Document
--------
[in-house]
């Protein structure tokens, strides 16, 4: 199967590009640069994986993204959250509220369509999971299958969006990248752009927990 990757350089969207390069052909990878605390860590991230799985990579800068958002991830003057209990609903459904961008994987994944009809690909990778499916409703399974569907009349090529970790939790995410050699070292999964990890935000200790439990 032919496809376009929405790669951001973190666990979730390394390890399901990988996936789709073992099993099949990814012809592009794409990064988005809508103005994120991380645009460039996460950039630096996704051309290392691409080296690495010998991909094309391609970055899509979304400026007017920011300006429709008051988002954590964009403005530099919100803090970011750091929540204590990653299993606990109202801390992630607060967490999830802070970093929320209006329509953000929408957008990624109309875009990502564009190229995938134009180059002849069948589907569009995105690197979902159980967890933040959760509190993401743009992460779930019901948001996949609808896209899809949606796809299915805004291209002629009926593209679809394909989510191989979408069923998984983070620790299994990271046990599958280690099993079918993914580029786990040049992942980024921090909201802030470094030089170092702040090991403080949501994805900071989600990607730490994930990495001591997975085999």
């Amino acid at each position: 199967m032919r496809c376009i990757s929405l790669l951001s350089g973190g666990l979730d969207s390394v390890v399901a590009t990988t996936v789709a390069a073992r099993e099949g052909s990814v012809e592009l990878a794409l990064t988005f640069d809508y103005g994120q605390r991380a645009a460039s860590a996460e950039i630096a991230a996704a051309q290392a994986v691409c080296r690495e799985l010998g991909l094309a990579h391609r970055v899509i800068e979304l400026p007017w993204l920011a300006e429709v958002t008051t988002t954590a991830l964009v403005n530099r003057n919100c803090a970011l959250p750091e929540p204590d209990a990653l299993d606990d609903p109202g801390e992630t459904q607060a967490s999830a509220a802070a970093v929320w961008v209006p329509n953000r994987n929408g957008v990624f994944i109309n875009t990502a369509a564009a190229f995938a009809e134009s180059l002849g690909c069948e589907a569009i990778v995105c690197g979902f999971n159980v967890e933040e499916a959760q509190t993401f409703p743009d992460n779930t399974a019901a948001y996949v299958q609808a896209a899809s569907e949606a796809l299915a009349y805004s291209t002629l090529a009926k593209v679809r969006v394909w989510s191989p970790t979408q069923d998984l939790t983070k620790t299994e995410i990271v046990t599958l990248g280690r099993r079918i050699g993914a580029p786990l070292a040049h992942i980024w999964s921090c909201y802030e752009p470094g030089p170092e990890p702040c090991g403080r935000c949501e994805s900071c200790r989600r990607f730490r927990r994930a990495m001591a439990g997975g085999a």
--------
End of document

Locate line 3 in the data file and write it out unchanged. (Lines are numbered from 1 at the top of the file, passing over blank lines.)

């Amino acid at each position: 199967m032919r496809c376009i990757s929405l790669l951001s350089g973190g666990l979730d969207s390394v390890v399901a590009t990988t996936v789709a390069a073992r099993e099949g052909s990814v012809e592009l990878a794409l990064t988005f640069d809508y103005g994120q605390r991380a645009a460039s860590a996460e950039i630096a991230a996704a051309q290392a994986v691409c080296r690495e799985l010998g991909l094309a990579h391609r970055v899509i800068e979304l400026p007017w993204l920011a300006e429709v958002t008051t988002t954590a991830l964009v403005n530099r003057n919100c803090a970011l959250p750091e929540p204590d209990a990653l299993d606990d609903p109202g801390e992630t459904q607060a967490s999830a509220a802070a970093v929320w961008v209006p329509n953000r994987n929408g957008v990624f994944i109309n875009t990502a369509a564009a190229f995938a009809e134009s180059l002849g690909c069948e589907a569009i990778v995105c690197g979902f999971n159980v967890e933040e499916a959760q509190t993401f409703p743009d992460n779930t399974a019901a948001y996949v299958q609808a896209a899809s569907e949606a796809l299915a009349y805004s291209t002629l090529a009926k593209v679809r969006v394909w989510s191989p970790t979408q069923d998984l939790t983070k620790t299994e995410i990271v046990t599958l990248g280690r099993r079918i050699g993914a580029p786990l070292a040049h992942i980024w999964s921090c909201y802030e752009p470094g030089p170092e990890p702040c090991g403080r935000c949501e994805s900071c200790r989600r990607f730490r927990r994930a990495m001591a439990g997975g085999a």